Collaborative Learning and Group Work
Group work is great at the right time and place.
Collaboration is beneficial for learning and an important workplace skill. However, to avoid instances of unauthorized collaboration, it is important for instructors and students to have clarity on the exact nature of collaboration that is permitted for each assignment.
The nature of the permitted collaboration will vary among courses, so instructors need to make it clear whether behaviours such as working together on homework, providing peer feedback on essays, or working together on a lab report or coding assignment are permitted. Students need to know what types of collaboration are permitted in each course and ask if they do not understand.
Things to reflect on
What are the goals for collaborative learning?
What skills do students need to better help them to learn collaboratively with integrity?
What supports help students learn collaboratively with integrity?
There can be a lot of complexities about individual work and group work. While it is essential to collaborate, there is an important distinction between inappropriate collaboration and group work. If work is intended to be independent, complete your work individually unless your instructor has told you explicitly that it is ok to work in groups. Working together may also increase the chances of the submissions being too similar and potentially suspected for academic misconduct.
Make it meaningful
Collaboration via group work is beneficial when tasks are challenging and require input from more than one person to complete.
Tasks that are authentic and promote meaningful engagement with the course content are motivational and inspire learning with integrity.
Make it clear
Both instructors and students have a responsibility to ensure expectations and objectives for collaborative learning are clearly communicated and understood.
Clarity will help students avoid collusion, which is when a student helps another engage in academic misconduct. Depending on the assignment, collusion may involve using another student’s work as a guide or submitting their work as your own.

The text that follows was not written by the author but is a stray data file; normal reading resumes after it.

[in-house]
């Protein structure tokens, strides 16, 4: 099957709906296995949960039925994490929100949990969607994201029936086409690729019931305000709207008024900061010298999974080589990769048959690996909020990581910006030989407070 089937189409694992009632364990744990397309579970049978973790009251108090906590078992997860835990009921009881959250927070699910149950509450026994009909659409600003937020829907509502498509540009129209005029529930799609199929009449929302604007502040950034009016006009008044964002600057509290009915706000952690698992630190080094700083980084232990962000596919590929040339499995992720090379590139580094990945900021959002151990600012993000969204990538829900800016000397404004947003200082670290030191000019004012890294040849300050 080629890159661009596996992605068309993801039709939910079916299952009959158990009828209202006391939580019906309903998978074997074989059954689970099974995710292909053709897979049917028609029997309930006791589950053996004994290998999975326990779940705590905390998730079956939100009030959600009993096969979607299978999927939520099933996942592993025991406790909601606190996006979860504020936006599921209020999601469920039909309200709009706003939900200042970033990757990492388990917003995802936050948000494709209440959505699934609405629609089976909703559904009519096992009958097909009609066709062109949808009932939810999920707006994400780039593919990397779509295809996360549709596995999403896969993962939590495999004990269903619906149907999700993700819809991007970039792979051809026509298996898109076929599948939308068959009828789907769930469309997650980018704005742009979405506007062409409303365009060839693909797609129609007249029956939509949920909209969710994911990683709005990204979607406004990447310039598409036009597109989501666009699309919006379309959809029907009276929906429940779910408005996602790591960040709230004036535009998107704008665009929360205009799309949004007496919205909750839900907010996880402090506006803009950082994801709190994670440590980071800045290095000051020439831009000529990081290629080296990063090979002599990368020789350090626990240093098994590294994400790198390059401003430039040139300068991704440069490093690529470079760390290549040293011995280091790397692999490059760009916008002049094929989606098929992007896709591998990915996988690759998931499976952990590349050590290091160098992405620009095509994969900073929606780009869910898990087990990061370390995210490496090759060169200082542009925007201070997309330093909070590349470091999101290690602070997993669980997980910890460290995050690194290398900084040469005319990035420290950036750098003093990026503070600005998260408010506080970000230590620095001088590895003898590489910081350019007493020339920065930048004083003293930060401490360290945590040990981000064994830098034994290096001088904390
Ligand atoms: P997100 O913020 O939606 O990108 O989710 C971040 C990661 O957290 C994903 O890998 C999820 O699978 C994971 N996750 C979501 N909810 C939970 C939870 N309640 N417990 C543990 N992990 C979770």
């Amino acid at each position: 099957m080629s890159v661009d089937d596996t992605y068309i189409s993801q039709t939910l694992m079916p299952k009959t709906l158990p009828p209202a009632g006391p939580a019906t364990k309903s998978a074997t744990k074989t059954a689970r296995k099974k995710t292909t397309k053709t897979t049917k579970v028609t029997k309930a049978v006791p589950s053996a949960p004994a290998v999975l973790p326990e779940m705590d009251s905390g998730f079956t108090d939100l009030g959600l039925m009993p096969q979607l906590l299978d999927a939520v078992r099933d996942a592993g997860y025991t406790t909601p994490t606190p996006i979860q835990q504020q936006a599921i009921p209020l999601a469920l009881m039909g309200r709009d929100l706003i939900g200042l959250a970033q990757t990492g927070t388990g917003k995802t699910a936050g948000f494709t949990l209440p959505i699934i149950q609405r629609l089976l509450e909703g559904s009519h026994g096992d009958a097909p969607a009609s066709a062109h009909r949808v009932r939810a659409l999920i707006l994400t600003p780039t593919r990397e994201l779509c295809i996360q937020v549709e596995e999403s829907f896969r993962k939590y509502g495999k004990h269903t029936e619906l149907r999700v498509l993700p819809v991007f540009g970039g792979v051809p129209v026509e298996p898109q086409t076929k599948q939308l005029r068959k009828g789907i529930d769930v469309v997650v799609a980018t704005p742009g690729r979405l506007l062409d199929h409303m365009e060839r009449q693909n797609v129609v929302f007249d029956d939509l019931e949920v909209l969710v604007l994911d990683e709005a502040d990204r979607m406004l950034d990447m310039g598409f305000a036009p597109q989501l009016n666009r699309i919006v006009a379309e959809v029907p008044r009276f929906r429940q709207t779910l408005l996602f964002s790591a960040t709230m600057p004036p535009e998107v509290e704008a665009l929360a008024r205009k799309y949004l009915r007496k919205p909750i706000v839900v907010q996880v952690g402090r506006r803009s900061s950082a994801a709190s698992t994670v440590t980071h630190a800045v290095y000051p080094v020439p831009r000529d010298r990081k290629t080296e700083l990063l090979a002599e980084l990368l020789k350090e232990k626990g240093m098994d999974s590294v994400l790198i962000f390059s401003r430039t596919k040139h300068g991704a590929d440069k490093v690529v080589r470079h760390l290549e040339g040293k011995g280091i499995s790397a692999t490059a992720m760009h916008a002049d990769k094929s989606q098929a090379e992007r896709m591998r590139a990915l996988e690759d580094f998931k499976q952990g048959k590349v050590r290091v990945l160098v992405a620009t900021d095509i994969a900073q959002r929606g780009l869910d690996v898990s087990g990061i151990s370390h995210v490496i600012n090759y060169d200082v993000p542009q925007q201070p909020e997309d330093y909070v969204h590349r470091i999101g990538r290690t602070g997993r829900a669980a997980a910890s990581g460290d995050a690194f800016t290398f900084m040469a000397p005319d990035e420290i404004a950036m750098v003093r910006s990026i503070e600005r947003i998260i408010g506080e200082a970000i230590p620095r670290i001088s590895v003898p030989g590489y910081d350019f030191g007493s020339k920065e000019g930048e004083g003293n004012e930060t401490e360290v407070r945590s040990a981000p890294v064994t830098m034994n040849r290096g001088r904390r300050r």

Make it reciprocal
Acknowledge what everyone brings to the collaborative learning setting and share knowledge in a respectful way.
Learning collaboratively with integrity means doing one’s part and acknowledging the contributions of others.
Working in groups also has its challenges and shortcomings. Effective team work requires all group members to communicate and contribute equally. It is also the responsibility of the group to ensure that academic integrity is upheld within the group. Make sure you ask your instructor or teaching assistant for guidance if any members of the group are unclear about what constitutes appropriate collaboration.
Peer evaluation at the mid-point and the end of the project is helpful both for accountability and learning from feedback. Documenting everyone’s contributions is important. Group agreements make expectations clear.
Start by agreeing as a group that everyone’s expectations are clear. Assign roles and responsibilities so that everybody can contribute. Finally, use compassion and care and accept that everyone is doing their best with the circumstances they have.
Effective groups require effective communication.
Ensure everyone knows how and when communication is expected. Reach out to group members who seem to be disengaged and invite them in. If required, talk to your instructor for guidance when communication within the team seems unproductive.
Teamwork is a learned skill
Working effectively in a team is a skill students will develop over time when instructors provide opportunities for them to practice and overcome challenges.
This development can be supported by offering feedback and encouraging reflection. For example, instructors could ask students to submit a reflection about how their group worked together and what they learned from working together.
Working in Groups (Chapman Learning Commons)
Tools for Group Work (Learning Technology Hub)
- University of Manitoba: Student Advocacy, Inappropriate Collaboration
- Velliaris, D. M. “A clearer pathway to institutionalising academic integrity: Distinguishing between collaboration and collusion.” 26th International Education Association (ISANA) Conference (Pullman on the Park, Melbourne, Australia, 2015).